Realtors are working to preserve these benefits.  American homeowners already pay between 80 and 90 percent of all federal income taxes. Without the MID, for instance, that figure could rise to 95 percent. It’s particularly troubling considering the fact that more than half of families who claim the MID earn less than $100,000 per year.

    The state and local property tax deduction is essential to homeowners as well. While paying property taxes is a part of owning a home, knowing that those payments to state and local governments can be deducted from their federal income tax brings some peace of mind.  Without that deduction, homeowners would get taxed on the income used to pay their property taxes. This is a form of “double taxation” that hits home for lower- and middle-income households.

    The value of these tax incentives is already figured into home prices, meaning there’s a very real likelihood that eliminating those benefits could cause home values to plummet.  Please contact Congresswoman Elise Stefanik and Senators Charles Schumer and Kirsten Gillibrand and let them know that these deductions are important and need to be preserved.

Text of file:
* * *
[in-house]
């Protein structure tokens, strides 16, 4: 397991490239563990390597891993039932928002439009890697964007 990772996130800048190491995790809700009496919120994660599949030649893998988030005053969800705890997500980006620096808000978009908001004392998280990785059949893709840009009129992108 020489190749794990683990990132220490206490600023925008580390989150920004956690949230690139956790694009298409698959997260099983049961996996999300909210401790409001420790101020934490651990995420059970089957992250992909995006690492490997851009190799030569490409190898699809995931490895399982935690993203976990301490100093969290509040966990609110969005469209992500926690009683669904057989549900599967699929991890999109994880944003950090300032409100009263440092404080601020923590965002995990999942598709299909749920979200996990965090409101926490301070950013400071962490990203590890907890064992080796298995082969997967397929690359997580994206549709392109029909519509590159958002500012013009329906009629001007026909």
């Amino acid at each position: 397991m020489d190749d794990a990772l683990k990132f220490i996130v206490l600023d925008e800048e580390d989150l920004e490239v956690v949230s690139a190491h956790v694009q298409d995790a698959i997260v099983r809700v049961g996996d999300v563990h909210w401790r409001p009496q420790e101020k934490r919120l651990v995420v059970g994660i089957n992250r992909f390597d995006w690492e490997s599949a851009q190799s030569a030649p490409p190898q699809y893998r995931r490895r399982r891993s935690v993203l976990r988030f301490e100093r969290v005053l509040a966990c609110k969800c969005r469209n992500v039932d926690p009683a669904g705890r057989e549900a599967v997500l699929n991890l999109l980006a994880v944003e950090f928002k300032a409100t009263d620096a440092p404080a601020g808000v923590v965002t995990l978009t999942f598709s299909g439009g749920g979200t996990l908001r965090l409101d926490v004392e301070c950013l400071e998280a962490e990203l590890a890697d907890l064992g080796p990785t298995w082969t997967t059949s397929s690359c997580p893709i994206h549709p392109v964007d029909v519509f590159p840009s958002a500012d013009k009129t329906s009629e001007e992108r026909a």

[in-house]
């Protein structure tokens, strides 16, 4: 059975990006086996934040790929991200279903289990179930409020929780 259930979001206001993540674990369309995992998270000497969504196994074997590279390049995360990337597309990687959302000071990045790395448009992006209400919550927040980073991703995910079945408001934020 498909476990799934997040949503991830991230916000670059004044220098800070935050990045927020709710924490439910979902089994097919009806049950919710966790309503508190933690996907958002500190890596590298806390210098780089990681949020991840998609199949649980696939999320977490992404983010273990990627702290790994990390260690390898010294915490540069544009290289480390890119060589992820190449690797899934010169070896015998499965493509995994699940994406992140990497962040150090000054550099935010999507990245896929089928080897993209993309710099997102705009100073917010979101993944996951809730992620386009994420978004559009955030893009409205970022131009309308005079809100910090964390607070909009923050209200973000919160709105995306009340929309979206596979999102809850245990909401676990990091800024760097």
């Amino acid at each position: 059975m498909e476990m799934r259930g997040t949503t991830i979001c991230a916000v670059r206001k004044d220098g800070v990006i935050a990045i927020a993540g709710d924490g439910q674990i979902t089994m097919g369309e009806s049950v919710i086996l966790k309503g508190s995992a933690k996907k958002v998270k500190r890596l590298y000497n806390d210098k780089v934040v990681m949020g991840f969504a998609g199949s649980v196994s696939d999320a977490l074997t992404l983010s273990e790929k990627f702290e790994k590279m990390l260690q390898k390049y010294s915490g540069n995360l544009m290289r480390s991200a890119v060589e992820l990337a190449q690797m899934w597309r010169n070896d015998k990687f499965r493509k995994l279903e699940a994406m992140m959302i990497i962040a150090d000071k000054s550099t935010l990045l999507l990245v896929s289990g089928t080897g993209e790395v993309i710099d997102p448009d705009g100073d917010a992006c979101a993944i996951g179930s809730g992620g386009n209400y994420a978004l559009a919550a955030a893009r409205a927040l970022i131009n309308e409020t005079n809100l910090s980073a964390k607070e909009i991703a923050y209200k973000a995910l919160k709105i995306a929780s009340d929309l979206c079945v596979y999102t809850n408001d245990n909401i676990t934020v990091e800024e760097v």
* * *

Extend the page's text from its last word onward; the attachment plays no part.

Hiring outside firm to balance St. Lawrence County’s bank accounts expected to cost up to $30,000


A private accounting firm has been hired by St. Lawrence County to reconcile dozens of county bank accounts, some that have not been balanced since the end of 2012.

The firm Hoffman Eells & Gray CPAS, P.C., Canton, is being paid $65 an hour to reconcile the county’s checking accounts in several different county departments.